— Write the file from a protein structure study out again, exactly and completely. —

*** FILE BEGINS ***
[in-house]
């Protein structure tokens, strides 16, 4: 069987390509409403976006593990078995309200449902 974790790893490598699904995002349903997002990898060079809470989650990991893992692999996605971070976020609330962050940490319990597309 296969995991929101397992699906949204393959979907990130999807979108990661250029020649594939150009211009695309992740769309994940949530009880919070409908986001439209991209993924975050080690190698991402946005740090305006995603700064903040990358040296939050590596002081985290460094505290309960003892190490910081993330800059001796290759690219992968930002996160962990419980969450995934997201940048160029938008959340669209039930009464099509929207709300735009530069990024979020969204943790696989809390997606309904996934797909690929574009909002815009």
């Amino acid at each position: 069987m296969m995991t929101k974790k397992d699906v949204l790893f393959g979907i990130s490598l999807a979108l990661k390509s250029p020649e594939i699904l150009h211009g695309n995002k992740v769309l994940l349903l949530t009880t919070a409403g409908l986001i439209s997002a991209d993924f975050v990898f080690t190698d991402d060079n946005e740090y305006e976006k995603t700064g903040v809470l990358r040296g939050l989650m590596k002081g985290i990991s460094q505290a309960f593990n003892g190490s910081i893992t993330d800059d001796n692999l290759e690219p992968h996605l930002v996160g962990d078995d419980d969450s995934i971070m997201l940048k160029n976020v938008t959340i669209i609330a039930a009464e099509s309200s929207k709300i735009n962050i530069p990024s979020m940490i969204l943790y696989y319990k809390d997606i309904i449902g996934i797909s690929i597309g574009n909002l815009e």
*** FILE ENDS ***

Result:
[in-house]
């Protein structure tokens, strides 16, 4: 069987390509409403976006593990078995309200449902 974790790893490598699904995002349903997002990898060079809470989650990991893992692999996605971070976020609330962050940490319990597309 296969995991929101397992699906949204393959979907990130999807979108990661250029020649594939150009211009695309992740769309994940949530009880919070409908986001439209991209993924975050080690190698991402946005740090305006995603700064903040990358040296939050590596002081985290460094505290309960003892190490910081993330800059001796290759690219992968930002996160962990419980969450995934997201940048160029938008959340669209039930009464099509929207709300735009530069990024979020969204943790696989809390997606309904996934797909690929574009909002815009």
């Amino acid at each position: 069987m296969m995991t929101k974790k397992d699906v949204l790893f393959g979907i990130s490598l999807a979108l990661k390509s250029p020649e594939i699904l150009h211009g695309n995002k992740v769309l994940l349903l949530t009880t919070a409403g409908l986001i439209s997002a991209d993924f975050v990898f080690t190698d991402d060079n946005e740090y305006e976006k995603t700064g903040v809470l990358r040296g939050l989650m590596k002081g985290i990991s460094q505290a309960f593990n003892g190490s910081i893992t993330d800059d001796n692999l290759e690219p992968h996605l930002v996160g962990d078995d419980d969450s995934i971070m997201l940048k160029n976020v938008t959340i669209i609330a039930a009464e099509s309200s929207k709300i735009n962050i530069p990024s979020m940490i969204l943790y696989y319990k809390d997606i309904i449902g996934i797909s690929i597309g574009n909002l815009e």